Hirohito is back in the headlines. Notes by former palace official Michiji Tajima, recently disclosed by public broadcaster NHK, reveal the emperor's personal reflections on the war, abdication, rearmament and his own role in events.
In themselves, these additional pieces of the past contain little that is new or startling. But when they are fitted into the frame of other materials that have appeared since his death in 1989, the emperor becomes a fuller historical figure: the portrait of an individual rather than an institution.
We come closest to hearing Hirohito in his own voice in Tajima's notes, in diaries and memoirs of palace officials and in the emperor's "soliloquy," Showa tenno dokuhakuroku, made public in 1990.
The soliloquy was transcribed in spring 1946 as a kind of inside-the-palace practice for a possible trial of the emperor as a war criminal. Thanks to General MacArthur, the emperor escaped trial, but his views on the war, abdication and politics in 1946 resonate with the statements recorded by Tajima between 1949 and 1953.
At that time war responsibility and abdication were once again in the news, following the judgment of the Tokyo War Crimes Tribunal in November 1948. Prewar or postwar, Hirohito kept abreast of the times.
Therefore it is no surprise to learn from Tajima's notes that the emperor proposed that he express "remorse" in his 1952 speech celebrating Japan's independence from Allied Occupation. He called on everyone to reflect and regret, since "we have all done bad things." The war, he said, was a result of "overthrow from below," gekokujo, using a term he knew well from the attempted military coups of the 1930s.
He explained his own actions -- and inaction -- in terms of what he was permitted as a constitutional ruler. It was "no longer possible" to prevent the Tojo cabinet's decision for war in 1941; no one said anything about the Nanjing Massacre so he "too, did not pay it attention."
The emperor was consistent. He supported the war during wartime, celebrating victories and lamenting defeats. He supported the peace after the defeat and spoke of his own responsibility. Throughout his reign he reflected and responded to the trends of the times rather than either strongly directing or contradicting them.
And he was consistent, too, in fulfilling the obligations of his office as he understood them. In the soliloquy he explained his reluctance to make one decision or another because the act would have been seen as "dictatorial" rather than constitutional. He asserted that his outright opposition to the war would have caused "internal chaos," again thinking of rebellion "from below."
He more than once said he would be willing to abdicate but always in the context of the preservation of the imperial institution or, as he often put it, its symbolic three treasures. In fact, he took it as his responsibility not to abdicate. For worse and for better, he played the part he was given.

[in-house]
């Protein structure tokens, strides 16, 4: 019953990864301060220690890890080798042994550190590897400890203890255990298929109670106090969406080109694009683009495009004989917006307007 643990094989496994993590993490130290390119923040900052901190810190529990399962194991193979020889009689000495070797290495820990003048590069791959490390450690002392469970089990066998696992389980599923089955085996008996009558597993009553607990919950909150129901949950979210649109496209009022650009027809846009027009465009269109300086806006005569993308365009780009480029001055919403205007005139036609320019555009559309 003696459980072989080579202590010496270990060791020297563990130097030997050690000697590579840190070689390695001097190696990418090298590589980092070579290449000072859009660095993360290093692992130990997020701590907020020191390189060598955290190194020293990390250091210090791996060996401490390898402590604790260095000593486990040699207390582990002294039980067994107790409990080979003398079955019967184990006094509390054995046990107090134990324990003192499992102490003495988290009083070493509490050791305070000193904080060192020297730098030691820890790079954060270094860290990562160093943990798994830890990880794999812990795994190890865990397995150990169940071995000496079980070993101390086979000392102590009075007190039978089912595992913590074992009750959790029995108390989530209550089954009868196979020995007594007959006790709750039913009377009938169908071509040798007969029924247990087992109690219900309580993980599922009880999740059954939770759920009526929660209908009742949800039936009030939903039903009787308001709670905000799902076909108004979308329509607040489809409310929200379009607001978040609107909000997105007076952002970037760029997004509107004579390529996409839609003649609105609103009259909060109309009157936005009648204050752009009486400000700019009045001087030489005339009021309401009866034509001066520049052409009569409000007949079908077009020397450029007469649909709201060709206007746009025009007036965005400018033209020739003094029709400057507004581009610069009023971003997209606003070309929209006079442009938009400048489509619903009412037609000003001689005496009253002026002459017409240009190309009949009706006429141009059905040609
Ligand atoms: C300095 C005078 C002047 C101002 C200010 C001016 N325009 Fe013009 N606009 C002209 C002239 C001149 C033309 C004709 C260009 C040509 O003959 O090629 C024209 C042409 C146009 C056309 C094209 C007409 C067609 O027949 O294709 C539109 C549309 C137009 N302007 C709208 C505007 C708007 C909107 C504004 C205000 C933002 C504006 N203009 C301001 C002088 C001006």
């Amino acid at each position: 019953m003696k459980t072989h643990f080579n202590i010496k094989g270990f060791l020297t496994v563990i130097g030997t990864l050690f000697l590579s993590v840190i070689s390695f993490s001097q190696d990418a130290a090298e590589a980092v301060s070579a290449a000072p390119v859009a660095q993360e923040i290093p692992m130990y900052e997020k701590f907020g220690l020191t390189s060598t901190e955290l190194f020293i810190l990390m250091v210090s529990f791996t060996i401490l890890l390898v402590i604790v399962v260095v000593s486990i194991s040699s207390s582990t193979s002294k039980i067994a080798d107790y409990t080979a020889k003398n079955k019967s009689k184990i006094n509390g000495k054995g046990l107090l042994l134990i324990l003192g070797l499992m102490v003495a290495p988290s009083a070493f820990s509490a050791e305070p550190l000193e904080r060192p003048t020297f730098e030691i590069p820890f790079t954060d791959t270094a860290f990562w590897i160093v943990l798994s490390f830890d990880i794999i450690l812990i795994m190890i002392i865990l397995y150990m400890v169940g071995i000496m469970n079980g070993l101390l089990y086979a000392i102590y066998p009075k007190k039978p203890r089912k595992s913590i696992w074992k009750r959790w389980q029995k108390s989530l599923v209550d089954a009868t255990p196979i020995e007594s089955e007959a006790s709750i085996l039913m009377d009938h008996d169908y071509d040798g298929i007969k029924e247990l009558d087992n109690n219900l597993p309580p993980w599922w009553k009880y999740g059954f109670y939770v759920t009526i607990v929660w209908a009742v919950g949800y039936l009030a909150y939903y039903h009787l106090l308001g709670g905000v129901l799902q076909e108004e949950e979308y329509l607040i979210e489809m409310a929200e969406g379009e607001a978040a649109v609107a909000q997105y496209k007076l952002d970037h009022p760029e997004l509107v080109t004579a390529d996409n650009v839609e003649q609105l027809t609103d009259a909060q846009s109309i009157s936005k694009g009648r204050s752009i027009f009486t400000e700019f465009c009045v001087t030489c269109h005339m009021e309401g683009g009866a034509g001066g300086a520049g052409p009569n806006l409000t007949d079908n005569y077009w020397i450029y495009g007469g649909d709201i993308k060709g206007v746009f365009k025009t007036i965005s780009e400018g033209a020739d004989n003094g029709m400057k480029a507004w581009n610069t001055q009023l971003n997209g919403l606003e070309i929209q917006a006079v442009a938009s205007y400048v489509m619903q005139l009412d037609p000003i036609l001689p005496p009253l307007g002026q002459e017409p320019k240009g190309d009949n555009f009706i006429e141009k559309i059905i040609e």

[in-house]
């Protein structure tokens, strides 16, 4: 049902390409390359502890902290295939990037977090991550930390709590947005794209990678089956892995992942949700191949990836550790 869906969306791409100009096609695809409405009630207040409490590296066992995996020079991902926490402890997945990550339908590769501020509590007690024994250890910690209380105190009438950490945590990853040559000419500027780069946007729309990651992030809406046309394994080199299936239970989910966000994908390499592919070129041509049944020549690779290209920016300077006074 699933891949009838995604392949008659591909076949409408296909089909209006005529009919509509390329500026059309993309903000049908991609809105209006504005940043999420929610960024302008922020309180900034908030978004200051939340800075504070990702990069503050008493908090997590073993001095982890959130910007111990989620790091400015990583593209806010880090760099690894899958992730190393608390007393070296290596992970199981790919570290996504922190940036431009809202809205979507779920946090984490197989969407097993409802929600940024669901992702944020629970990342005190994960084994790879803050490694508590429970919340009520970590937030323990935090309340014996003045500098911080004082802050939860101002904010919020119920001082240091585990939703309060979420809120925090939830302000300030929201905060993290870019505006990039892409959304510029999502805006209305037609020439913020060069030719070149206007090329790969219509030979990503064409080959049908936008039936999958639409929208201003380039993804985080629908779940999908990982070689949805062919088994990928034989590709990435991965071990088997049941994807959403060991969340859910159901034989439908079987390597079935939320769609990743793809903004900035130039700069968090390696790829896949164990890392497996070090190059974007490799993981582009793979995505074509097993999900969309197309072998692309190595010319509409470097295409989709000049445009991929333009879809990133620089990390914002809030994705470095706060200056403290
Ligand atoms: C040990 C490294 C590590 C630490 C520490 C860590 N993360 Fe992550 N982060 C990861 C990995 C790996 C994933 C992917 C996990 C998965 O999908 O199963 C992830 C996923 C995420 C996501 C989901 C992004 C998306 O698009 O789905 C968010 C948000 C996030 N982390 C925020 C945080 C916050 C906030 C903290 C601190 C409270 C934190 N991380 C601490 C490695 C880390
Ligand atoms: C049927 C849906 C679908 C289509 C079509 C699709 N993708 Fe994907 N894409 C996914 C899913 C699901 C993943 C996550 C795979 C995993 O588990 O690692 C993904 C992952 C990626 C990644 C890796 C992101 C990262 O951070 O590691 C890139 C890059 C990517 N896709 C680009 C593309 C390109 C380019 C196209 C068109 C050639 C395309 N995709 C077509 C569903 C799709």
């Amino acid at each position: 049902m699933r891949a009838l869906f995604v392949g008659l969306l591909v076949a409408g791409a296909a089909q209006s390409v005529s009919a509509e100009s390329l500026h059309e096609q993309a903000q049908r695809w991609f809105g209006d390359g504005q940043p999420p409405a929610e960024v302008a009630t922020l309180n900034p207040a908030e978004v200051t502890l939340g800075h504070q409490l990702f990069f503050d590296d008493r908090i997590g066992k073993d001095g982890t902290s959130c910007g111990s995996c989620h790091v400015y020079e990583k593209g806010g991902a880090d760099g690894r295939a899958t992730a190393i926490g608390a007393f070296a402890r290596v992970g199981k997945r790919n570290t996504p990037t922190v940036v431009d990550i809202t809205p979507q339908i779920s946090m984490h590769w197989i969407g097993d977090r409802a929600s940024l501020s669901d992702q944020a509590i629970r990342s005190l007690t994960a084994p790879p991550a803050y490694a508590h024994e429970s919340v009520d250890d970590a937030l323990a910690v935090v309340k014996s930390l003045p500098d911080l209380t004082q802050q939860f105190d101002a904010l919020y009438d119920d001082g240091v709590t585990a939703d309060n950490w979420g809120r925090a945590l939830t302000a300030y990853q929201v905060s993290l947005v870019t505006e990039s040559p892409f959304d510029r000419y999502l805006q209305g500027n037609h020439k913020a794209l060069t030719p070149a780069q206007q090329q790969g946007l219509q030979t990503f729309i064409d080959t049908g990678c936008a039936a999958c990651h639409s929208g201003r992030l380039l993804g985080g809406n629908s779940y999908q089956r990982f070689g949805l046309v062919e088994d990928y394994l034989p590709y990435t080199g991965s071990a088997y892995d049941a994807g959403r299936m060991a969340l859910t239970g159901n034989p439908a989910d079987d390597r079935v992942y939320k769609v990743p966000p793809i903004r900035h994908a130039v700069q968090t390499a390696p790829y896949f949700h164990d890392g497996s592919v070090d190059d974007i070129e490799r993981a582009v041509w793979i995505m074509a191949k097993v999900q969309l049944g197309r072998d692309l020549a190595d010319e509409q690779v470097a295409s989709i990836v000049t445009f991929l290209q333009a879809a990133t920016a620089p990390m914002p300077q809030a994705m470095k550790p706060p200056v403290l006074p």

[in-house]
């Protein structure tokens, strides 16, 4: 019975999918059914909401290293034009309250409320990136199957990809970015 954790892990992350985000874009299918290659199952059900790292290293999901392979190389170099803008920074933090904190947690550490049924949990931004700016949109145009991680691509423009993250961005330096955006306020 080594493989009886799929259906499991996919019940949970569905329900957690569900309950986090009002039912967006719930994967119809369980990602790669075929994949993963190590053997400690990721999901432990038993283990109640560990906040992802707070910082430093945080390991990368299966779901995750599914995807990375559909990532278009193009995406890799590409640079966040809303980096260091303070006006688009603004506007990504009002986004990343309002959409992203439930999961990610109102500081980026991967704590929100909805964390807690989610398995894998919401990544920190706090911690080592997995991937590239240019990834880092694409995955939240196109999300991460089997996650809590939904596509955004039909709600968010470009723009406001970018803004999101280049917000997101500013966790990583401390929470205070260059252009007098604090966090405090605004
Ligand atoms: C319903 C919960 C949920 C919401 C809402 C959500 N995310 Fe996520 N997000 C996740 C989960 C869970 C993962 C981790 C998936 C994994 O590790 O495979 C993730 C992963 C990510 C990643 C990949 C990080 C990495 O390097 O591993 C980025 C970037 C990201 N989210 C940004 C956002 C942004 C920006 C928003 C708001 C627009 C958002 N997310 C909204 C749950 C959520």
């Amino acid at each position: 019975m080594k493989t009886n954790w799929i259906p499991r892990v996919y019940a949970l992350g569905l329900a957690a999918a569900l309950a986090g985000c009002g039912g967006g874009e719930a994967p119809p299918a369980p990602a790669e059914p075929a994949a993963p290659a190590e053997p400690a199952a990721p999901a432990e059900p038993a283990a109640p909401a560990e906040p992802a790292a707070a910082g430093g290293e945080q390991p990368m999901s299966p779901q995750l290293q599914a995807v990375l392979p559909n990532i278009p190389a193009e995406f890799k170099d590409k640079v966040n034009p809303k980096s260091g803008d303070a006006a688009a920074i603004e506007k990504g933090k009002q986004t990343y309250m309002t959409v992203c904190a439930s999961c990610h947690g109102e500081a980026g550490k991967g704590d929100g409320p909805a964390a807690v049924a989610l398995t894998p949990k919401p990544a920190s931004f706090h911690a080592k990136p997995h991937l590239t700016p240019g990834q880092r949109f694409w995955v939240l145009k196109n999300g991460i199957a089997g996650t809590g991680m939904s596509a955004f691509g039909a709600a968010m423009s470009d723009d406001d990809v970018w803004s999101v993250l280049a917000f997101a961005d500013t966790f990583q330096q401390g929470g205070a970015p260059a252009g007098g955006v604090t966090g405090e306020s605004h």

An old argument depicts the prewar and wartime Hirohito either as a figurehead or a mastermind, a puppet or a god. He clearly was neither.
The new documents show that he continued to express opinions about postwar politics, urging rearmament against the Soviet threat during the early Cold War and supporting constitutional revision. He had done the same before the war, commenting on military decisions and indicating strong preferences for cabinet choices and prime ministers.
In the postwar years Tajima had to remind him that he could not relay such imperial opinions to Prime Minister Yoshida now that the emperor had become "the symbol of the state." The difficult, and unusual, fact was that while the imperial institution had been constitutionally redefined in 1947, the emperor was still the same man.
Late in life Hirohito hinted that Japan's ongoing confrontation with its responsibility for the war weighed on him to the end.
Some wonder what might have happened if Prime Minister Yoshida had not refused to let the emperor express "remorse" in his 1952 speech. Had the word appeared, it would have marked an early stage in the long process of coming to terms with the war.
The emperor's "apology" was directed to the catastrophe of war itself and its Japanese victims. It remained for his son Akihito, now emperor emeritus, to express regret to the Asian and Pacific victims of the war, a posture likely to be continued by the present emperor.
Meanwhile the current Abe government both uses the general language of remorse and avoids direct apology at the same time. In today's politics of apology, the government is expected to do the apologizing, as the German President did last week in expressing regret for the "German crime" in starting the war by invading Poland. This is now a political, not an imperial, issue.
The emperor's new quotes add to his image without changing its shape. Recent headlines suggest a revelation about the emperor's past, but the most affecting aspect of these postwar records is likely to be hearing Hirohito's voice in conversation with himself about what went down on his wartime watch.
Carol Gluck is George Sansom Professor of Japanese History at Columbia University.